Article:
The game’s plot is somewhat mild but funny enough not to warrant a reproach. The kingdom is looking for heroes to help an unfortunate princess of a fashion-crazed kingdom. An evil witch has cursed her by dressing her up in hilarious black skin suit, similar to a diving suit, and therefore ruined the only thing worth living for – her ability to look trendy and wear chic clothes. To get this grotesque piece of clothing off, the princess needs help from three heroes who are the only ones who can track down the evil witch and teach her a lesson. That’s where you and your two friends come in. You arrive the probably the smallest ‘Zelda-town’ you’ve ever seen, and you won’t be able to do much there, so it won’t be long before you set off to your first mission. The game consists of 32 levels, and each one is a genuine small Zelda dungeon. But unlike nonlinear dungeons you’re used to, these are very linear and completely based on solving very imaginative riddles. They may be linear and won’t strain your brain as much as an average Zelda title, but it’s truly unexpectedly fun to play with other people while communicating through eight adorable emotion signals that include cheering, disapproval, and calling forward. You’ll solve riddles by syncing actions and climbing on top of each other, forming a so-called ‘totem’. Irresistible? You could say so. Each level consists of four segments plus a boss fight, and defeating them unlocks bonus challenges, which make the game more difficult. It’s worth mentioning that there’s also an arena in the game, in which you can play against other players, but you’ll probably soon forget about it, because classically going through levels if far more fulfilling.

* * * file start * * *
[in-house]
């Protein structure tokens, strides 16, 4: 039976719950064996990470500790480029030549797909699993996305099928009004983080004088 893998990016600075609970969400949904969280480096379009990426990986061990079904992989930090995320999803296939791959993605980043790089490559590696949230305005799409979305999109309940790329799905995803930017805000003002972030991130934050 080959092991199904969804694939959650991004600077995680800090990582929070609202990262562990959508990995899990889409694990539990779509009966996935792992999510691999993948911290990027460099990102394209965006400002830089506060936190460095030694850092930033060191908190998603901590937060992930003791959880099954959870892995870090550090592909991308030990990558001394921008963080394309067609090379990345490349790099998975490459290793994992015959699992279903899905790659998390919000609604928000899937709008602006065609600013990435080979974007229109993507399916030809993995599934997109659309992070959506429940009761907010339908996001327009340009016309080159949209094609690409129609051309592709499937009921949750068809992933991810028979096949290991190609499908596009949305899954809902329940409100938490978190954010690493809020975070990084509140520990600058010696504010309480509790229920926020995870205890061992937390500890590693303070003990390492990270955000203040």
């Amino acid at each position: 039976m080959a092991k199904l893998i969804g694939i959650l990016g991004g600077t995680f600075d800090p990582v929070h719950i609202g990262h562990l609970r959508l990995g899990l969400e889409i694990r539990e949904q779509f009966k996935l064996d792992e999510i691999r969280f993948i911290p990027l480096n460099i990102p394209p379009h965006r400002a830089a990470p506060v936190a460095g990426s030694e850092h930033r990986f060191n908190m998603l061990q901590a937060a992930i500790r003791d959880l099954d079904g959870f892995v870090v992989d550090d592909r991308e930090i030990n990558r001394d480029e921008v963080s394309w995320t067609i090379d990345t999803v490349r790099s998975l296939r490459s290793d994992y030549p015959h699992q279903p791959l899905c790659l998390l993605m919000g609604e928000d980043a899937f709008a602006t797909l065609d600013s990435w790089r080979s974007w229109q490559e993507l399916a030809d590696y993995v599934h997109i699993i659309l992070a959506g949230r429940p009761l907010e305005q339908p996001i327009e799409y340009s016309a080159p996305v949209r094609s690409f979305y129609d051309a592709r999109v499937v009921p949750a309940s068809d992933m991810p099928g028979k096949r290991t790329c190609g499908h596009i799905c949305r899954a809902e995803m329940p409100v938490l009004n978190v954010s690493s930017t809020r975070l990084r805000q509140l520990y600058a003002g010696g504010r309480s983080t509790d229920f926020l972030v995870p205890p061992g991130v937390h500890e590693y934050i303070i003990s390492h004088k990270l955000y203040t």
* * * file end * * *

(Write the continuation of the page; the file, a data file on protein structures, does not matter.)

In this game, Link won’t have any equipment, not counting just one item per level, plus the sword. And the only reason to collect rupees will be the costumes. Each newly gained costume will provide Link with a new ability, such as firing three arrows at the same time or swimming in lava, or to improve the use of items that you pick up on the level. The costumes are purchased by collecting materials in levels, which you donate to the famous royal fashion designer, and she in return makes Link’s new suit. But given that the materials for the costume which is useful in a level will only be collected after that level is finished, you generally won’t be overly enthusiastic about finding them. In any case, the costumes are a fairly charming feature of this Zelda adventure and they will at least put a smile on your face.
Zelda games are known for their fantastic music, and this game doesn’t lack at all. I’d even take the liberty of saying that even if it’s a shorter soundtrack, it can easily make the top 5 most beautiful, or at least most cheerful. Even if there’s not as much of it, the music’s quality is certainly not lacking when compared to A Link Between Wolds. The cheerful accordion followed by a violin will definitely boost your mood.
To sum it all up, this truly isn’t a Zelda game like we’re used to. It’s not an epic adventure of 60+ hours with satisfying wandering and solving difficult puzzles. We won’t have the vast landscapes and lots of characters and definitely none of that long-ascending feeling of a blood boiling adventure with a glorious climax. What we have here is a compact, well-balanced, cheerful and refreshing multiplayer experience to go. True, this is not the Zelda sequel you were expecting, but if you take a better look at it and accept it as it is, it will definitely be worth your time. Even though it may not be easy to find two more friends to play with, playing online can bridge that gap fairly well. Communicating with and understanding your comrades with only eight ’emoticons’ is incredibly fun. Although much more simple, this is one of those Zelda games that is much more likely to make you pass a level again and enjoy it once more. If you’re a hardcore Zelda fan, this might not be a game for you. If you’re a fan of the spirit of Zelda and multiplayer, be sure not to miss it!
Author: Milan Živković